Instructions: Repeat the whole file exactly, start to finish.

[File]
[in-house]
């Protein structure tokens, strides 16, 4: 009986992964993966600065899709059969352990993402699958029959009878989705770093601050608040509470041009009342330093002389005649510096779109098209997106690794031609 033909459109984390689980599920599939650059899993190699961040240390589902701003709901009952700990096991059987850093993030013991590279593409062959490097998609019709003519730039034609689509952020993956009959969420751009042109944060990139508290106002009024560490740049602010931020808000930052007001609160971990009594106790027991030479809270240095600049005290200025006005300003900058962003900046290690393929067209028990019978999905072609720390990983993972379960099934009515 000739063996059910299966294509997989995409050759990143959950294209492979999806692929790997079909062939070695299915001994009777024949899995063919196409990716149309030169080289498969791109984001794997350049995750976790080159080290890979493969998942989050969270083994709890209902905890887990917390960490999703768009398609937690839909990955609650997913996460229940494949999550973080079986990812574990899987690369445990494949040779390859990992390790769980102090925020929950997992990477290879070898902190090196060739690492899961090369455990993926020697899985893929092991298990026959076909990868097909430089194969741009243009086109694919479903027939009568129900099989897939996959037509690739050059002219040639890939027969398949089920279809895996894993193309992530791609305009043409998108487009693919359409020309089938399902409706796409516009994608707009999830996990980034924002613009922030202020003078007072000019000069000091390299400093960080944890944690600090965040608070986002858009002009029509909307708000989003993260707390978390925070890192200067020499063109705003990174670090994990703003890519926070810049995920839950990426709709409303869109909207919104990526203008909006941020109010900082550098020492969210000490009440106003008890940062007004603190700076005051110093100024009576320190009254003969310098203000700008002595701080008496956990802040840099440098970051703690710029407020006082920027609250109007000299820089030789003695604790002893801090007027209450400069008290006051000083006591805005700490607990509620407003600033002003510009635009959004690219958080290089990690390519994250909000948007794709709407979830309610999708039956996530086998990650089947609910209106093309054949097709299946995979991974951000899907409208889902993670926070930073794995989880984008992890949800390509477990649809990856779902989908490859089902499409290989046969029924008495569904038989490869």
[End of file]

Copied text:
[in-house]
């Protein structure tokens, strides 16, 4: 009986992964993966600065899709059969352990993402699958029959009878989705770093601050608040509470041009009342330093002389005649510096779109098209997106690794031609 033909459109984390689980599920599939650059899993190699961040240390589902701003709901009952700990096991059987850093993030013991590279593409062959490097998609019709003519730039034609689509952020993956009959969420751009042109944060990139508290106002009024560490740049602010931020808000930052007001609160971990009594106790027991030479809270240095600049005290200025006005300003900058962003900046290690393929067209028990019978999905072609720390990983993972379960099934009515 000739063996059910299966294509997989995409050759990143959950294209492979999806692929790997079909062939070695299915001994009777024949899995063919196409990716149309030169080289498969791109984001794997350049995750976790080159080290890979493969998942989050969270083994709890209902905890887990917390960490999703768009398609937690839909990955609650997913996460229940494949999550973080079986990812574990899987690369445990494949040779390859990992390790769980102090925020929950997992990477290879070898902190090196060739690492899961090369455990993926020697899985893929092991298990026959076909990868097909430089194969741009243009086109694919479903027939009568129900099989897939996959037509690739050059002219040639890939027969398949089920279809895996894993193309992530791609305009043409998108487009693919359409020309089938399902409706796409516009994608707009999830996990980034924002613009922030202020003078007072000019000069000091390299400093960080944890944690600090965040608070986002858009002009029509909307708000989003993260707390978390925070890192200067020499063109705003990174670090994990703003890519926070810049995920839950990426709709409303869109909207919104990526203008909006941020109010900082550098020492969210000490009440106003008890940062007004603190700076005051110093100024009576320190009254003969310098203000700008002595701080008496956990802040840099440098970051703690710029407020006082920027609250109007000299820089030789003695604790002893801090007027209450400069008290006051000083006591805005700490607990509620407003600033002003510009635009959004690219958080290089990690390519994250909000948007794709709407979830309610999708039956996530086998990650089947609910209106093309054949097709299946995979991974951000899907409208889902993670926070930073794995989880984008992890949800390509477990649809990856779902989908490859089902499409290989046969029924008495569904038989490869």